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Austin lifts permit requirement on kids' lemonade stands

Austin City Council passed a handful of new ordinances that could impact your summer activities. One of the resolutions has young entrepreneurs particularly excited. (Photo: CBS Austin)

Austin City Council passed a handful of new ordinances that could impact your summer activities. One of the resolutions has young entrepreneurs particularly excited.

Kids no longer need permits to open lemonade stands in the city of Austin. The Riley family started taking advantage of the lifted requirement the day council voted. Before Thursday, opening a lemonade stand cost $35 for a one-day permit and $98 for a two-day permit. If the lemonade stand was on a city sidewalk, the permit cost $460.

Thursday afternoon Tripp, Tate, Levi and Lexi Riley spent the afternoon making plans for their first legal lemonade stand in the city of Austin.

"I'm really excited about it because when we were little we used to do lots of lemonade stands with our nannies and our babysitters," says 8-year-old Tate.

"It was really fun and just a way to ... not branch out, but to get off of electronics and just do something fun outside," says 11-year-old Tripp.

With dreams of opening their own business someday, summertime is time to practice.

"This is a great way to kind of like ... get a head start on it," Tate explains.

State law allows cities to exempt low risk operations, like kids' lemonade stands, from permitting requirements. It's just something Austin City Council had never done before.

"These permitting requirements have really left a sour taste in many of our young entrepreneurs' mouths and it will be so refreshing to see their lemonade stands pop up in Austin this summer," says Council Member Ellen Troxclair.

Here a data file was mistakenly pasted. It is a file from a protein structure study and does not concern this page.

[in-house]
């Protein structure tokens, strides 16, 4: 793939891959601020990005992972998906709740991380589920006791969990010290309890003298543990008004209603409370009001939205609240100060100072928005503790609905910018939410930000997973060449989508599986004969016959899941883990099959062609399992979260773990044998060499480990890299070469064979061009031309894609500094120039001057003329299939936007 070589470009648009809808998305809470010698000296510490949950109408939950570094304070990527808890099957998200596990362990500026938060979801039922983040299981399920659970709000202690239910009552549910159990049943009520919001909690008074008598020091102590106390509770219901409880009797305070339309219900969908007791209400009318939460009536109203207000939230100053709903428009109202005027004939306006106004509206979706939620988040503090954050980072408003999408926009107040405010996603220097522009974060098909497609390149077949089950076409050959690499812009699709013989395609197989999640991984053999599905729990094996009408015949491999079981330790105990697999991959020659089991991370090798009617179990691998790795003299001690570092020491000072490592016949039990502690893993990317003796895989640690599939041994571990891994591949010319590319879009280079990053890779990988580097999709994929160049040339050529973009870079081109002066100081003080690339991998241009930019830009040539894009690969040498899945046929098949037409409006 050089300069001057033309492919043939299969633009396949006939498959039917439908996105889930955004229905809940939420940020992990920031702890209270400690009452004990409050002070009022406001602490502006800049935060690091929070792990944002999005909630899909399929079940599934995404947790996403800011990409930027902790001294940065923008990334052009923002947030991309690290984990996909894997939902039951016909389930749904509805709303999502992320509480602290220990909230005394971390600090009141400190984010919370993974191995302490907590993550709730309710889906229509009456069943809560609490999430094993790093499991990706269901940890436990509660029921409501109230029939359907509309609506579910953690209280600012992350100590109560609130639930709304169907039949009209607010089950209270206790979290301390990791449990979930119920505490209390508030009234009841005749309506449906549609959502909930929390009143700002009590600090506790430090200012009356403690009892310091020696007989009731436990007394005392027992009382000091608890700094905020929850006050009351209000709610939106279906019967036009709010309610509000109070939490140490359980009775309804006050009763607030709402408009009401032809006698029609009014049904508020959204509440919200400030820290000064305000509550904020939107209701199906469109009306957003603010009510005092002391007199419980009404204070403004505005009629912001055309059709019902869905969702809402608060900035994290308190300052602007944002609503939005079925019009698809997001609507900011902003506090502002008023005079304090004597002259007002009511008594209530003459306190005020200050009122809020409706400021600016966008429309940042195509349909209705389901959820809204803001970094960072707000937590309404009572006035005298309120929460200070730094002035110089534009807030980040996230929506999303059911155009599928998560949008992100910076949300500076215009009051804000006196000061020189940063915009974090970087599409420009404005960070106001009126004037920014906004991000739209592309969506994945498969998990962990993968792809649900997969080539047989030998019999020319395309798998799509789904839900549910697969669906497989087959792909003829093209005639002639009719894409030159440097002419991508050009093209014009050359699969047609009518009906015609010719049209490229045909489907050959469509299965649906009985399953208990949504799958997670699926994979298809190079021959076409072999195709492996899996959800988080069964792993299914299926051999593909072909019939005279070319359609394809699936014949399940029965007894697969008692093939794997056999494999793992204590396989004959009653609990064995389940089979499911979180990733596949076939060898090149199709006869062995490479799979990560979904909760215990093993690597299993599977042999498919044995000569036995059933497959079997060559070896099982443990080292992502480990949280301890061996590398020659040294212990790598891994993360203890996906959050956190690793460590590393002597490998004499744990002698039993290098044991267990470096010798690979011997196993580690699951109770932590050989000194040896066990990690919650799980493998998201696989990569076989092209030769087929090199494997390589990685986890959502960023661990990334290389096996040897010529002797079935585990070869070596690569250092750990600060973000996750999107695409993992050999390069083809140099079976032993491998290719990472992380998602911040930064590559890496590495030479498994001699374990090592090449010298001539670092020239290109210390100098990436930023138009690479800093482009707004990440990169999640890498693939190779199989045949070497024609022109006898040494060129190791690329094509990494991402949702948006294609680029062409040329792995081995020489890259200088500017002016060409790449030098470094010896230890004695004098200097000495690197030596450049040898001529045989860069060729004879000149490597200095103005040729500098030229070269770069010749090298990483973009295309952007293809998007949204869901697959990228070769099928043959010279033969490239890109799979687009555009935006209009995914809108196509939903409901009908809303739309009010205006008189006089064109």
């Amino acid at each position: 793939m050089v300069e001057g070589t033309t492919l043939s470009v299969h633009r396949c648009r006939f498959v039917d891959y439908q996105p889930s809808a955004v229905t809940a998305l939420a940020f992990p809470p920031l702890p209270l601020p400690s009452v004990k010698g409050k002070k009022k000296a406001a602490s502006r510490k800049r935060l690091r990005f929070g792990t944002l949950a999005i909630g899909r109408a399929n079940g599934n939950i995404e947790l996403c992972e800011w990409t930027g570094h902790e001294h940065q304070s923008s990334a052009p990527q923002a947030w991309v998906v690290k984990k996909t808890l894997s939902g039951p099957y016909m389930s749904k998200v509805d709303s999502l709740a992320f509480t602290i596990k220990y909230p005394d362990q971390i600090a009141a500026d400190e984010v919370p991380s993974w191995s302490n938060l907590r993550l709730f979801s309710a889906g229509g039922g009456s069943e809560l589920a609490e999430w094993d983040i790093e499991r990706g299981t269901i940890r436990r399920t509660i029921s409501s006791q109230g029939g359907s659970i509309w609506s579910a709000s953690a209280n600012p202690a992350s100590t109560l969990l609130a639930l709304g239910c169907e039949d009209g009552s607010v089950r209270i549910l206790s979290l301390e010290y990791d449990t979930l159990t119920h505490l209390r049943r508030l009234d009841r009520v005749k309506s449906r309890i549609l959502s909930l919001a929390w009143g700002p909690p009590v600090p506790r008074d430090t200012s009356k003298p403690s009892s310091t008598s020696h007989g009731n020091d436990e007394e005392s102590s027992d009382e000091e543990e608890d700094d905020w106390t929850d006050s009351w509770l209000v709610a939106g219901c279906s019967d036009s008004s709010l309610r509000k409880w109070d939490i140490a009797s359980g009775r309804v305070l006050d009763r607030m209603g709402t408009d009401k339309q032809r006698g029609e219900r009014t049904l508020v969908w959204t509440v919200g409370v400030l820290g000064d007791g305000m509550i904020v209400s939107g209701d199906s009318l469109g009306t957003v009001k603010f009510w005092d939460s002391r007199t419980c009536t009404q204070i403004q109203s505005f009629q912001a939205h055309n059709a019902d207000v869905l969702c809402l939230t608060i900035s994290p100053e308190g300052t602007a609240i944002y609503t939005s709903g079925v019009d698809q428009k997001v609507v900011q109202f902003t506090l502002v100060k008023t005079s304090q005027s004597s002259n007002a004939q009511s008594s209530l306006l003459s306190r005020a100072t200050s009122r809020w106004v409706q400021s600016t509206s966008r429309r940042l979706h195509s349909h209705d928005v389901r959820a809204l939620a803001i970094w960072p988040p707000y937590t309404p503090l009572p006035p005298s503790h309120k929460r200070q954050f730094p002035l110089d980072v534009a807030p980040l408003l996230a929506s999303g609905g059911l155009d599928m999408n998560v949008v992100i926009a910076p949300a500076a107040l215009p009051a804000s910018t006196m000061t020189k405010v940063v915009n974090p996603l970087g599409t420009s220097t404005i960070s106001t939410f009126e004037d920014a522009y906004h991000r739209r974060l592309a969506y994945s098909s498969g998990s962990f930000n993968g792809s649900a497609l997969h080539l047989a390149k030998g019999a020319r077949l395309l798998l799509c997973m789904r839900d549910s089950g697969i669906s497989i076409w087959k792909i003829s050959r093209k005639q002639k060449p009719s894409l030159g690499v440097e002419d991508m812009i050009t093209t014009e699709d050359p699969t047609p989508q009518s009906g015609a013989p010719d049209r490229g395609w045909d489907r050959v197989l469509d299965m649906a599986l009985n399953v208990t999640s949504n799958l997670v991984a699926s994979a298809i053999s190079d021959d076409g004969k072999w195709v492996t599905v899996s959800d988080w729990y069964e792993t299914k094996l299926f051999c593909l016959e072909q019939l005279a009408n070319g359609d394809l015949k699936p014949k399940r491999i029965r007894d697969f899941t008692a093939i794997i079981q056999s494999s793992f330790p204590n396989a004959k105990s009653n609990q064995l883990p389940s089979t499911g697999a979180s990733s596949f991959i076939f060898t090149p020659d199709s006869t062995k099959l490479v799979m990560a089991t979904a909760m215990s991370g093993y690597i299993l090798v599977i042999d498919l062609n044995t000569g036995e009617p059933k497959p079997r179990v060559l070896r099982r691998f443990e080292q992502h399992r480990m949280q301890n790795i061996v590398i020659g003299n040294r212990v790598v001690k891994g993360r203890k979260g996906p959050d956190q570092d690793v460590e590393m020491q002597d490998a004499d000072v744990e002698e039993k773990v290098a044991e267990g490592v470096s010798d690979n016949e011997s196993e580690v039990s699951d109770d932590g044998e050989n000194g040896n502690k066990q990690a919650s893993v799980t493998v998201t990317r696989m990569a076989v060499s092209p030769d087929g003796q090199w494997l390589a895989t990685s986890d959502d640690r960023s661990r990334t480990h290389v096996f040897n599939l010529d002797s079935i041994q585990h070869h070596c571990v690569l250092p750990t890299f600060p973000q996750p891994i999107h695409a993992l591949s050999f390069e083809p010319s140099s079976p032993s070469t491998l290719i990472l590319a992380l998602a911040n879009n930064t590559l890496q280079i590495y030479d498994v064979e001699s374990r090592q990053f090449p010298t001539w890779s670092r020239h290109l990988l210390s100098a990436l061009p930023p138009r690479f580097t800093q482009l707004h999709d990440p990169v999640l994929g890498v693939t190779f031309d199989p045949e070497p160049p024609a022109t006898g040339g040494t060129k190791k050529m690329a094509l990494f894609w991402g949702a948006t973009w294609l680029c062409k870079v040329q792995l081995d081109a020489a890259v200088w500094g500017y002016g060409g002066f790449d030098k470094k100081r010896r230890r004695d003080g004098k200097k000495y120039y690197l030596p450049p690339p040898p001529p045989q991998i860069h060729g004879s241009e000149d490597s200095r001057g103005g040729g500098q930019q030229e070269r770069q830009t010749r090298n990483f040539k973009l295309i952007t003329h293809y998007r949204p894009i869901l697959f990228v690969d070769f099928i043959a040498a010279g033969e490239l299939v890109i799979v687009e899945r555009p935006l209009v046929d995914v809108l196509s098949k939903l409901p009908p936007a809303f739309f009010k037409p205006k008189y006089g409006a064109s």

Other business tackled at city hall Thursday includes limiting the number of days Zilker Park, Auditorium Shores and Festival beach can be closed to the public for special events.

"Sometimes I would like to come and it's closed because ACL is going on or something like that, so I would like to have the park open more often," says Michael Istvan, a Zilker park visitor.

This year, Zilker Park is taken over for 29 days of the year for special events. Fourteen of those days are Trail of Lights alone. Next year, only 24 days can be booked for special events at Zilker Park. Auditorium Shores and Festival Beach will see slightly fewer events, too.

Council members also voted to implement a $250 parking fine for vehicles parking on grass or under trees -- potentially damaging roots -- at city parks.

"There's a lot of space. There's other alternatives for parking and there's not many trees where you have to park under a tree so I can understand that," said Alfredo Valladolid, a Zilker park regular.

The parking fines take effect in 10 days -- on Sunday, June 25.

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